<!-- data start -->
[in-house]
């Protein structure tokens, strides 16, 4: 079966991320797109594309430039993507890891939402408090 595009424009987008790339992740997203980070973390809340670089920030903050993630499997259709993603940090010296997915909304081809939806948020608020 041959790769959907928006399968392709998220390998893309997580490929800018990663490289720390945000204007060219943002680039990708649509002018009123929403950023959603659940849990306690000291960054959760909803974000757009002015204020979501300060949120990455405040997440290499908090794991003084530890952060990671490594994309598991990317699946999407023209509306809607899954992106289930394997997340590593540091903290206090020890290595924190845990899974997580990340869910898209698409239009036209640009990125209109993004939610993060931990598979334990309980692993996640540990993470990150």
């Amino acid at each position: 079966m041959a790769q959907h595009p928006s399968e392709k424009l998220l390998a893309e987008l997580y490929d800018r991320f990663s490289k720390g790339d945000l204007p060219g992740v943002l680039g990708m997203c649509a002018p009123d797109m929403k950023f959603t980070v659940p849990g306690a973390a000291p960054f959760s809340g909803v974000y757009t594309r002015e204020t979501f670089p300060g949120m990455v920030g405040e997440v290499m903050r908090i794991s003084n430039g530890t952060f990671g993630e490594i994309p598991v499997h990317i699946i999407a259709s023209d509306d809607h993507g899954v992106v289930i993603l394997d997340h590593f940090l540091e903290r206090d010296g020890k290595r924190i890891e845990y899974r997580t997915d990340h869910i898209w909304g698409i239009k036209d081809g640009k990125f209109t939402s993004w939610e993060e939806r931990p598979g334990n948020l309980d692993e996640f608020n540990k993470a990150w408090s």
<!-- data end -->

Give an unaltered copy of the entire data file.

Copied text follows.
[in-house]
């Protein structure tokens, strides 16, 4: 079966991320797109594309430039993507890891939402408090 595009424009987008790339992740997203980070973390809340670089920030903050993630499997259709993603940090010296997915909304081809939806948020608020 041959790769959907928006399968392709998220390998893309997580490929800018990663490289720390945000204007060219943002680039990708649509002018009123929403950023959603659940849990306690000291960054959760909803974000757009002015204020979501300060949120990455405040997440290499908090794991003084530890952060990671490594994309598991990317699946999407023209509306809607899954992106289930394997997340590593540091903290206090020890290595924190845990899974997580990340869910898209698409239009036209640009990125209109993004939610993060931990598979334990309980692993996640540990993470990150």
């Amino acid at each position: 079966m041959a790769q959907h595009p928006s399968e392709k424009l998220l390998a893309e987008l997580y490929d800018r991320f990663s490289k720390g790339d945000l204007p060219g992740v943002l680039g990708m997203c649509a002018p009123d797109m929403k950023f959603t980070v659940p849990g306690a973390a000291p960054f959760s809340g909803v974000y757009t594309r002015e204020t979501f670089p300060g949120m990455v920030g405040e997440v290499m903050r908090i794991s003084n430039g530890t952060f990671g993630e490594i994309p598991v499997h990317i699946i999407a259709s023209d509306d809607h993507g899954v992106v289930i993603l394997d997340h590593f940090l540091e903290r206090d010296g020890k290595r924190i890891e845990y899974r997580t997915d990340h869910i898209w909304g698409i239009k036209d081809g640009k990125f209109t939402s993004w939610e993060e939806r931990p598979g334990n948020l309980d692993e996640f608020n540990k993470a990150w408090s």